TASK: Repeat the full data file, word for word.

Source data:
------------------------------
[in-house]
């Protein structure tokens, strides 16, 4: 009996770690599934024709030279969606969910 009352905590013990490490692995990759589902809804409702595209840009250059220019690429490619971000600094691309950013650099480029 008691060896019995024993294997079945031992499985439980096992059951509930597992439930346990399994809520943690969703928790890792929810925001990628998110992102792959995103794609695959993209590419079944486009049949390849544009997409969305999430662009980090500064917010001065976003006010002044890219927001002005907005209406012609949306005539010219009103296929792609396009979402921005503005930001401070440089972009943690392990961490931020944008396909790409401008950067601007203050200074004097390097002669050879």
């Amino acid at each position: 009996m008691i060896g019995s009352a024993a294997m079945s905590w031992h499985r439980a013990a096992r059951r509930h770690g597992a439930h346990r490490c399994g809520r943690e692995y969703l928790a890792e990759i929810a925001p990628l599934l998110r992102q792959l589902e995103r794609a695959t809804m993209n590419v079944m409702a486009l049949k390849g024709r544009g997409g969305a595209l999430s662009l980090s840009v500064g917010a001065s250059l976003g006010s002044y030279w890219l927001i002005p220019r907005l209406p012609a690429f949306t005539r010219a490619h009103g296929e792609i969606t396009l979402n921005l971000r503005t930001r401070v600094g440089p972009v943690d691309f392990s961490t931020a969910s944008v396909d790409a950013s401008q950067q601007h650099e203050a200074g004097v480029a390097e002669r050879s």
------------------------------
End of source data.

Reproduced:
[in-house]
């Protein structure tokens, strides 16, 4: 009996770690599934024709030279969606969910 009352905590013990490490692995990759589902809804409702595209840009250059220019690429490619971000600094691309950013650099480029 008691060896019995024993294997079945031992499985439980096992059951509930597992439930346990399994809520943690969703928790890792929810925001990628998110992102792959995103794609695959993209590419079944486009049949390849544009997409969305999430662009980090500064917010001065976003006010002044890219927001002005907005209406012609949306005539010219009103296929792609396009979402921005503005930001401070440089972009943690392990961490931020944008396909790409401008950067601007203050200074004097390097002669050879």
């Amino acid at each position: 009996m008691i060896g019995s009352a024993a294997m079945s905590w031992h499985r439980a013990a096992r059951r509930h770690g597992a439930h346990r490490c399994g809520r943690e692995y969703l928790a890792e990759i929810a925001p990628l599934l998110r992102q792959l589902e995103r794609a695959t809804m993209n590419v079944m409702a486009l049949k390849g024709r544009g997409g969305a595209l999430s662009l980090s840009v500064g917010a001065s250059l976003g006010s002044y030279w890219l927001i002005p220019r907005l209406p012609a690429f949306t005539r010219a490619h009103g296929e792609i969606t396009l979402n921005l971000r503005t930001r401070v600094g440089p972009v943690d691309f392990s961490t931020a969910s944008v396909d790409a950013s401008q950067q601007h650099e203050a200074g004097v480029a390097e002669r050879s």